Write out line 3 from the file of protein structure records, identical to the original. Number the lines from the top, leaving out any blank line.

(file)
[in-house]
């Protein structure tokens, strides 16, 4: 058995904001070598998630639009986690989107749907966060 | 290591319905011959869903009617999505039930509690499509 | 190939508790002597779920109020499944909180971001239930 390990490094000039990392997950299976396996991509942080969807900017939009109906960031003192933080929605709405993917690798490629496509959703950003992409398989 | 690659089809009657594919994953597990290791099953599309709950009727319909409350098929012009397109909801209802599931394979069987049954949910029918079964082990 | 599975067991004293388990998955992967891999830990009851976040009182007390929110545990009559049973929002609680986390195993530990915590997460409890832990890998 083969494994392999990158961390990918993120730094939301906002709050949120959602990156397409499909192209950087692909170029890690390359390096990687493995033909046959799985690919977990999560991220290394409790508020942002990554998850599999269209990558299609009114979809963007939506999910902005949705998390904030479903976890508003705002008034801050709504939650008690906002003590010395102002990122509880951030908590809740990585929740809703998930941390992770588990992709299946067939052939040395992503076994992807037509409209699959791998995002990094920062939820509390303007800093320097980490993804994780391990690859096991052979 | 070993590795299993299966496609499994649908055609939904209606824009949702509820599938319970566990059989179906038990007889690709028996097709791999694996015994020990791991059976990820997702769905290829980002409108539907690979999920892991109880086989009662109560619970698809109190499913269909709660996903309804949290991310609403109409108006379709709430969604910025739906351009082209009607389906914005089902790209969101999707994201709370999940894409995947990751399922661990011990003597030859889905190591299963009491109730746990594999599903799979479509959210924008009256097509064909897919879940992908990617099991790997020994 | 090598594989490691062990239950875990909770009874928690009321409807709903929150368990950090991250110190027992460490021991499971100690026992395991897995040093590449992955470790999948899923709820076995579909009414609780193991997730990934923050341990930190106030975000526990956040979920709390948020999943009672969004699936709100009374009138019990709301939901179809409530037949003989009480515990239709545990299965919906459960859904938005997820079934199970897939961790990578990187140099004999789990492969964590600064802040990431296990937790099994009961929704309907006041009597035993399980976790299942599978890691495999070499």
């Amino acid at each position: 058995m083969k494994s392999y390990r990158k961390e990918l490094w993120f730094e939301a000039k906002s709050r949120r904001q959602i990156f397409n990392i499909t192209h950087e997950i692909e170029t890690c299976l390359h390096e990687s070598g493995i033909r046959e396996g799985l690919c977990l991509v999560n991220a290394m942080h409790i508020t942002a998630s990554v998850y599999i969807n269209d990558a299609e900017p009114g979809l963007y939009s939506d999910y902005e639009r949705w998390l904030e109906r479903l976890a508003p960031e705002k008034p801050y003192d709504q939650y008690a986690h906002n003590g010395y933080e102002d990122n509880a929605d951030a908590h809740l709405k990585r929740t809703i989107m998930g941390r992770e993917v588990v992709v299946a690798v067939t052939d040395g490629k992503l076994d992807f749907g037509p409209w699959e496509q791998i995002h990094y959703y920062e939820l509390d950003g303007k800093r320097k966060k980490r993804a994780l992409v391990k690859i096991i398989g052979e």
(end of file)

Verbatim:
């Amino acid at each position: 058995m083969k494994s392999y390990r990158k961390e990918l490094w993120f730094e939301a000039k906002s709050r949120r904001q959602i990156f397409n990392i499909t192209h950087e997950i692909e170029t890690c299976l390359h390096e990687s070598g493995i033909r046959e396996g799985l690919c977990l991509v999560n991220a290394m942080h409790i508020t942002a998630s990554v998850y599999i969807n269209d990558a299609e900017p009114g979809l963007y939009s939506d999910y902005e639009r949705w998390l904030e109906r479903l976890a508003p960031e705002k008034p801050y003192d709504q939650y008690a986690h906002n003590g010395y933080e102002d990122n509880a929605d951030a908590h809740l709405k990585r929740t809703i989107m998930g941390r992770e993917v588990v992709v299946a690798v067939t052939d040395g490629k992503l076994d992807f749907g037509p409209w699959e496509q791998i995002h990094y959703y920062e939820l509390d950003g303007k800093r320097k966060k980490r993804a994780l992409v391990k690859i096991i398989g052979e």